Bottomline - photographs, especially artistically and technically superior ones, are important in raising awareness of not only the plight of poor people, but also in helping the viewer discover his own empathy and compassion. Art should not just move people, it should uplift them, and I think Juan Rodrigo has done so perfectly.

-- hide signature --

'Shoot first, ask questions later' - the novice photographer's philosophy.

cybercare Regular Member • Posts: 386
Re: What, out of sight, out of mind is better?

Total BS. Why the hell do you need a camera to give food to the needy, or clothes to the clothless? I guess it would ruin your photo opp...

Your pathetic.

Petteri Sulonen Forum Pro • Posts: 24,585
Re: What, out of sight, out of mind is better?

cybercare wrote:

Total BS. Why the hell do you need a camera to give food to the
needy, or clothes to the clothless? I guess it would ruin your
photo opp...

Don't you think a photo could prompt someone to give food to the needy, or clothes to the unclothed... or, even better, do something that the needy can feed and clothe themselves?

If you never see them, how do you even know they exist?

Incidentally, the photographer describes the way he took these elsewhere in the thread. You might find it an interesting read.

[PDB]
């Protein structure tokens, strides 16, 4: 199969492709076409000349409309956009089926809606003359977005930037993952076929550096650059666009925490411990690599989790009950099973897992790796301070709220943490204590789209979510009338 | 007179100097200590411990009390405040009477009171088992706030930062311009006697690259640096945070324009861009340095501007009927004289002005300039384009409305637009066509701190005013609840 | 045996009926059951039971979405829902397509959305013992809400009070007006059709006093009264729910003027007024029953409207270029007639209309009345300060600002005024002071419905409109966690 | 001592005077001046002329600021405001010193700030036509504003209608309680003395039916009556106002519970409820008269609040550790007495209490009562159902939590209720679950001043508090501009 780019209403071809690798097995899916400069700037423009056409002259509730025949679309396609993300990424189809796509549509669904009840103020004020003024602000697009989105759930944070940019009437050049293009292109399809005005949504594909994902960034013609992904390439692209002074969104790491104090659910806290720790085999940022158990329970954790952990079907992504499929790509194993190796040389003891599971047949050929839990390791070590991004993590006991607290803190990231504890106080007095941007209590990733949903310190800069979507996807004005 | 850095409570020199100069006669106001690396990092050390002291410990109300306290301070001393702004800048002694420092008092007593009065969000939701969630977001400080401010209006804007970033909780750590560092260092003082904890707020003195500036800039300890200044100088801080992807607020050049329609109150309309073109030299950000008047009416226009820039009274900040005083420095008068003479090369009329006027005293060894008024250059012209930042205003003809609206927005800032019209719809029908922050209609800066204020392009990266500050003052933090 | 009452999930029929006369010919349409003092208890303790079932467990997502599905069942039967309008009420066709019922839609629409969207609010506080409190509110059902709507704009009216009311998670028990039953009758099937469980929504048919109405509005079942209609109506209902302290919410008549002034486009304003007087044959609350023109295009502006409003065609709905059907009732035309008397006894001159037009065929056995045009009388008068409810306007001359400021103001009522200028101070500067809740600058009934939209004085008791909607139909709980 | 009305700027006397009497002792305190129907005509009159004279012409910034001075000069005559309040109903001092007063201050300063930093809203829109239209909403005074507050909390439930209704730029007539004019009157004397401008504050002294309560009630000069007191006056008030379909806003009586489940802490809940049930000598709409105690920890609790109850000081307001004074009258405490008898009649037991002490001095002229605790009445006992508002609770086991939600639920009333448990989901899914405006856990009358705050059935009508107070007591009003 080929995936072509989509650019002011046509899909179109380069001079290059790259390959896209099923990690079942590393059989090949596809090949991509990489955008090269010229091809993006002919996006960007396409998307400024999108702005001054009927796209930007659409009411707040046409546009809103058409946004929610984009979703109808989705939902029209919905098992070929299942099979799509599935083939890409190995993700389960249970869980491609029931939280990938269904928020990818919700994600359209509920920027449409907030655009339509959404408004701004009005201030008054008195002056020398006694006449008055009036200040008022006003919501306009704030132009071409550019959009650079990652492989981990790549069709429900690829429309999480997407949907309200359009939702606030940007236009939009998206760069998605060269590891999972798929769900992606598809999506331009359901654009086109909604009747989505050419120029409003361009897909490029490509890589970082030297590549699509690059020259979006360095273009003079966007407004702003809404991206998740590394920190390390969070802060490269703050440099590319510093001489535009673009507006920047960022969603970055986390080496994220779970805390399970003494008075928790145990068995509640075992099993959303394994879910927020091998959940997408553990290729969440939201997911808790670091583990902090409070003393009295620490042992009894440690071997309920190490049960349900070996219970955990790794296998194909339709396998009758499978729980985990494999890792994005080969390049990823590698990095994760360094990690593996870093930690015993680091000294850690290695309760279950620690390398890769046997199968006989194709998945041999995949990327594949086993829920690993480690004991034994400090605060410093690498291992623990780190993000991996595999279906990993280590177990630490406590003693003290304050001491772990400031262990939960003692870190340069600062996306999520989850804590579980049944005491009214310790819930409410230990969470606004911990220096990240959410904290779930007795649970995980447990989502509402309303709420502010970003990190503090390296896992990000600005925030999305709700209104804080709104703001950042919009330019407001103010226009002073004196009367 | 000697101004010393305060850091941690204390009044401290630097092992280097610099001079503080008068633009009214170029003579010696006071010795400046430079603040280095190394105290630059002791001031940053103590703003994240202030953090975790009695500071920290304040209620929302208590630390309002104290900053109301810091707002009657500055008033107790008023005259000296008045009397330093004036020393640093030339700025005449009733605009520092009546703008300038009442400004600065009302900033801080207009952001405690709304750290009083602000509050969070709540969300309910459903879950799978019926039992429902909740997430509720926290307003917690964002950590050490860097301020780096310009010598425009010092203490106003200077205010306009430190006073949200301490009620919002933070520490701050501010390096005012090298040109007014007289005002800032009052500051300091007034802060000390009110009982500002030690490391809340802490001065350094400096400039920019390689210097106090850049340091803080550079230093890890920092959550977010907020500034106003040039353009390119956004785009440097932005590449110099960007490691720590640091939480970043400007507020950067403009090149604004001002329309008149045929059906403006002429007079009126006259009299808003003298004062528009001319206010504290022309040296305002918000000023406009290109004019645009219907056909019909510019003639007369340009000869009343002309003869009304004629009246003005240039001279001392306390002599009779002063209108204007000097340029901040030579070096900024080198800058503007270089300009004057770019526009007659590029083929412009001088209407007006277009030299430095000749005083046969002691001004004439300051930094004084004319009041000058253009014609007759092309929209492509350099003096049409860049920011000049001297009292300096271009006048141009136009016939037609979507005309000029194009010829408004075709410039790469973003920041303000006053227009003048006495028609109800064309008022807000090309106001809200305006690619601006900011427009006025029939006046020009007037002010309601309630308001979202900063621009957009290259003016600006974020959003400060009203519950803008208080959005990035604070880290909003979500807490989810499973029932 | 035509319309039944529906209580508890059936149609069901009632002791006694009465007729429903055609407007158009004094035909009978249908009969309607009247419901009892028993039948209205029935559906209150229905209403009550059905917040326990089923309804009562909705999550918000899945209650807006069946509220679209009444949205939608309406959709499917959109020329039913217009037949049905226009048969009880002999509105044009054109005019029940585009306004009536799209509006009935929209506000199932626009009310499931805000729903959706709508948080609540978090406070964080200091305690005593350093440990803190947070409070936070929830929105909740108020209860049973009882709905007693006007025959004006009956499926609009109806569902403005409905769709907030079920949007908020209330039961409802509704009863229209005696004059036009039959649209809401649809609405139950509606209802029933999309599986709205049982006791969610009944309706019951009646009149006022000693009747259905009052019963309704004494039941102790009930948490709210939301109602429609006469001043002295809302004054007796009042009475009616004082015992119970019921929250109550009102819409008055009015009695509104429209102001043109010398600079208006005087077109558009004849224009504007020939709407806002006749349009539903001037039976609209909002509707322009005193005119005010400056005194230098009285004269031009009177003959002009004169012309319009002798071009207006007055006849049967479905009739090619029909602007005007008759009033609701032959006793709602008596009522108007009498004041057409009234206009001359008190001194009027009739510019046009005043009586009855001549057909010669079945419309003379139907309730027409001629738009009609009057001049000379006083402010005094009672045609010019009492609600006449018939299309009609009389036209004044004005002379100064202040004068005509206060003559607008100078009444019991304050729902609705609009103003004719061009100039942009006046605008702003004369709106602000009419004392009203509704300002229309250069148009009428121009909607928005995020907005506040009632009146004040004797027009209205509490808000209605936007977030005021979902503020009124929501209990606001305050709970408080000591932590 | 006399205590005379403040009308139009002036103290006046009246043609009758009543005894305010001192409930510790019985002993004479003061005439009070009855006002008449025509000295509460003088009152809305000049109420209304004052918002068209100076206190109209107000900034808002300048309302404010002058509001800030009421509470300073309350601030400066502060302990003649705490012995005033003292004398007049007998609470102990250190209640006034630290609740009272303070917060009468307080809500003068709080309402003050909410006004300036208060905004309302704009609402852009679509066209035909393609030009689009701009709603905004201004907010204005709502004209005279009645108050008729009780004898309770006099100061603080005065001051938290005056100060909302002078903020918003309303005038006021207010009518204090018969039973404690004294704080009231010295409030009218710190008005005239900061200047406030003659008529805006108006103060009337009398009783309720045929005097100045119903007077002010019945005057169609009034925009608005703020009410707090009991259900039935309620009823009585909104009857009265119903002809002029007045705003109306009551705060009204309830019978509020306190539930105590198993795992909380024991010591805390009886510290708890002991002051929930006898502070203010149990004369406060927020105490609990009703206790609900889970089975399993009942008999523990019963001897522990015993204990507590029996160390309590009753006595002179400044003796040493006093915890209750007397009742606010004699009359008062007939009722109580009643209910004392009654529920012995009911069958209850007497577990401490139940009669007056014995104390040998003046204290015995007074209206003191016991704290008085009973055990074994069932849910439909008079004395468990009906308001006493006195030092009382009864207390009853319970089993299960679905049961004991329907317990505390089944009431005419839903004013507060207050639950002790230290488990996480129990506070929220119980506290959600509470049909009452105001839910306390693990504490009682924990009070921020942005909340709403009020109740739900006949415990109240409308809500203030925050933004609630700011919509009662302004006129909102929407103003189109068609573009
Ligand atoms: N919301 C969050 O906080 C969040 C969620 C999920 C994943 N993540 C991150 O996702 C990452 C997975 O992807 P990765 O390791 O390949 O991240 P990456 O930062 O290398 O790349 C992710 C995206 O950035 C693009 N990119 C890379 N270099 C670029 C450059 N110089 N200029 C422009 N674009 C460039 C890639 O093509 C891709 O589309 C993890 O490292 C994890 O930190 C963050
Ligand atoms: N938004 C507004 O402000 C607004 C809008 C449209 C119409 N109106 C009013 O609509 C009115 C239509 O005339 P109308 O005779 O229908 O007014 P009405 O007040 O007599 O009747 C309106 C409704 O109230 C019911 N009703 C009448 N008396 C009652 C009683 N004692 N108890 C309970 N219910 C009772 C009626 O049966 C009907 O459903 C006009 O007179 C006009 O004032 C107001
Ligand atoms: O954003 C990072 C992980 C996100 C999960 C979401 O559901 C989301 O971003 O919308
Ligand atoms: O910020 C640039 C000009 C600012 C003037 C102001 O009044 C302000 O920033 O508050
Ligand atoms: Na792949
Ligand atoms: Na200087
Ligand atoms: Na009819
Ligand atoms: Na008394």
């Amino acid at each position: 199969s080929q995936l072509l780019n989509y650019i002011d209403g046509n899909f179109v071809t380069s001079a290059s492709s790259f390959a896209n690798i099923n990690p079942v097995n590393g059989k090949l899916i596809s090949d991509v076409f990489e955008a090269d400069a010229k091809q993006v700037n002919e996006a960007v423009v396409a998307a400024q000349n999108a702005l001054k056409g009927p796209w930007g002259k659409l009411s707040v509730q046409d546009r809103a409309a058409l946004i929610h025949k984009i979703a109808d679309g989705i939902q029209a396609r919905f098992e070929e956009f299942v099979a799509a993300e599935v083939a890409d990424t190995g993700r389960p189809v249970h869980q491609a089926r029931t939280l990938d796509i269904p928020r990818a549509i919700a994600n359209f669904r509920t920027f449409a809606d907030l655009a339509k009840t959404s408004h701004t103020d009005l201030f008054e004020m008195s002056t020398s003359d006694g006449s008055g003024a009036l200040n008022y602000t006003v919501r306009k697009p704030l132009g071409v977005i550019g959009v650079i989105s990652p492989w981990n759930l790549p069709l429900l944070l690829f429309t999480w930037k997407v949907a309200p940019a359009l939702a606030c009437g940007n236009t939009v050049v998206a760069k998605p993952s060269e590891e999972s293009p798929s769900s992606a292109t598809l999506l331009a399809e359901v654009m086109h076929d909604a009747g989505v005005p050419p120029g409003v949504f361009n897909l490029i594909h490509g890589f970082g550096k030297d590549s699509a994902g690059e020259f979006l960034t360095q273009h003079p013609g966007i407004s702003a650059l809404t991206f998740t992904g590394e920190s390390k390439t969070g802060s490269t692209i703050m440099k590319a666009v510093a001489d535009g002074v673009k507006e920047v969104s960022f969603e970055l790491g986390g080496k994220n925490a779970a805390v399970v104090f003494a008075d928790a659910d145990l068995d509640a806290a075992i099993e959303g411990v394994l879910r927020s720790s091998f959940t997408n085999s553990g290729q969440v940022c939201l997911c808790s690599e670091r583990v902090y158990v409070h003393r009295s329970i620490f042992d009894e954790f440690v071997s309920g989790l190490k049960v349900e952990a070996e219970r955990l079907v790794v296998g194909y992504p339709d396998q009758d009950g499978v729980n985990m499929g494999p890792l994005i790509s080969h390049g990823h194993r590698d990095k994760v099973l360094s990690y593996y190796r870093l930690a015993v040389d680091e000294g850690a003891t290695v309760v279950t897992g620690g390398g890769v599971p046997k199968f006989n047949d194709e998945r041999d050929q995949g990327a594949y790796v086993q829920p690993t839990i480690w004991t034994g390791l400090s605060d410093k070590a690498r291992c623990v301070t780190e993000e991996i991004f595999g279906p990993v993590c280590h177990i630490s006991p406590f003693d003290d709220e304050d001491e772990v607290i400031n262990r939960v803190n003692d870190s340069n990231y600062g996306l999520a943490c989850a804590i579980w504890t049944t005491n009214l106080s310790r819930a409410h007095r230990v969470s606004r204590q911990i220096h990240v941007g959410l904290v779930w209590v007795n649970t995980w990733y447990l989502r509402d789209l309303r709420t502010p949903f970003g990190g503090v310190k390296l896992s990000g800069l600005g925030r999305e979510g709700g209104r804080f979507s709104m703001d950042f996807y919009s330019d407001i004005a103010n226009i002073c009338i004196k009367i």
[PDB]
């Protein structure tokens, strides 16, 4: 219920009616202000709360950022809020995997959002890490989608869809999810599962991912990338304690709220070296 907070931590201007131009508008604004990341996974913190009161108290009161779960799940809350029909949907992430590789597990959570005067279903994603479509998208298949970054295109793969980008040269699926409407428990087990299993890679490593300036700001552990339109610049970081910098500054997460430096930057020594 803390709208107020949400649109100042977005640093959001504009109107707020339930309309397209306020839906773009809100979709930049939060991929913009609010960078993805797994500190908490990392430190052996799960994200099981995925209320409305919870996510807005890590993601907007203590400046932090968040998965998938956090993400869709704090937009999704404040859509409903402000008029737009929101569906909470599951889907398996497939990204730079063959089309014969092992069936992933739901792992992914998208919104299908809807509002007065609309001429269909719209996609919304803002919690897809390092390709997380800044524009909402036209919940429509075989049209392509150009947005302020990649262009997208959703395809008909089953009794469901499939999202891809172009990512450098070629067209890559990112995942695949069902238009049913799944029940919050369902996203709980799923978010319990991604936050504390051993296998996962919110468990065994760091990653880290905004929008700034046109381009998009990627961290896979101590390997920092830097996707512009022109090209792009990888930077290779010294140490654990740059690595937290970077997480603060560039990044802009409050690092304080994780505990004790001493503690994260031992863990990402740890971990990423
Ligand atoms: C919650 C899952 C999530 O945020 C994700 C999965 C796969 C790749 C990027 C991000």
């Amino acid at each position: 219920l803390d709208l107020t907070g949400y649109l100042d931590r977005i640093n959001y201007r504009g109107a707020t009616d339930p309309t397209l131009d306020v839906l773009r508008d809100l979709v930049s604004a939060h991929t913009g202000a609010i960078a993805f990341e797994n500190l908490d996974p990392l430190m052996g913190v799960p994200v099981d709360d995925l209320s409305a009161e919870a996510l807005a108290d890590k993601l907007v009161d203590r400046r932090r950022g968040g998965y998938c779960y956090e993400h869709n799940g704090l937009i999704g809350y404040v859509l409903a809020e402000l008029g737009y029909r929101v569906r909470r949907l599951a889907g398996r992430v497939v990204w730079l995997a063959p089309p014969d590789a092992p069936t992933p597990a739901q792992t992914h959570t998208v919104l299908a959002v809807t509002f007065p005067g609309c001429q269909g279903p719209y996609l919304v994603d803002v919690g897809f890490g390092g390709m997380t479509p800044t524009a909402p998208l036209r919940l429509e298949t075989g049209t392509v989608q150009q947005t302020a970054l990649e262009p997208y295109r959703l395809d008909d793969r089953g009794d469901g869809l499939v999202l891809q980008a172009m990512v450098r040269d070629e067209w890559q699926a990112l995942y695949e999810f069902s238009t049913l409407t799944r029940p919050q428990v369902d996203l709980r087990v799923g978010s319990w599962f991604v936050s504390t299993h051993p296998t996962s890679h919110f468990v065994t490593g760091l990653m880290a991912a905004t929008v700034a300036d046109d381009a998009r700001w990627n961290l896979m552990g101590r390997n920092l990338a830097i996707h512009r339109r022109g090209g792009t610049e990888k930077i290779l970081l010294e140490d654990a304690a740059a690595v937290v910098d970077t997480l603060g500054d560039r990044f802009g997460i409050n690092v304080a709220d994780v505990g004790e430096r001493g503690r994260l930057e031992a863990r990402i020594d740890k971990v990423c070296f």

Your pathetic.

And you have lousy grammar. Nyah nyah.

Petteri
--
My flickr page: [ http://www.flickr.com/photos/primejunta/ ]
Me on photography: [ http://194.100.88.243/petteri/pont/ ]
Me on politics: [ http://p-on-p.blogspot.com/ ]

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krusadr Senior Member • Posts: 2,988
Tony

Tony Victor wrote:

Mauka wrote:

With the same lens, at the same settings, which crop factor has the
narrower DOF?

Never really cared for it myself.

Back to the 5D DOF issue, and the images posted here, I try to
select the focal length based on the perspective I want. Usually
have a good idea of what picture elements I want to include in the
frame, so thererfore, I then need to decide what the perspective
will be. What background do I want to be seen in the frame as well
as other concerns, i.e. people's noses.

So, to recap, mentally frame the shot, mentally select my
perspective, and hence the focal length, and if I'm using a zoom,
twist the zoom ring, or, if no zoom, replace the lens with the
appropriate FL, and then gently squeeze the shutter release.

So, to circle back, for any given subject
distance/perspective/lens/format, once I have planted my feet and
selected the proper FL for the perspective I want,) FF will provide
less DOF and more blurred background.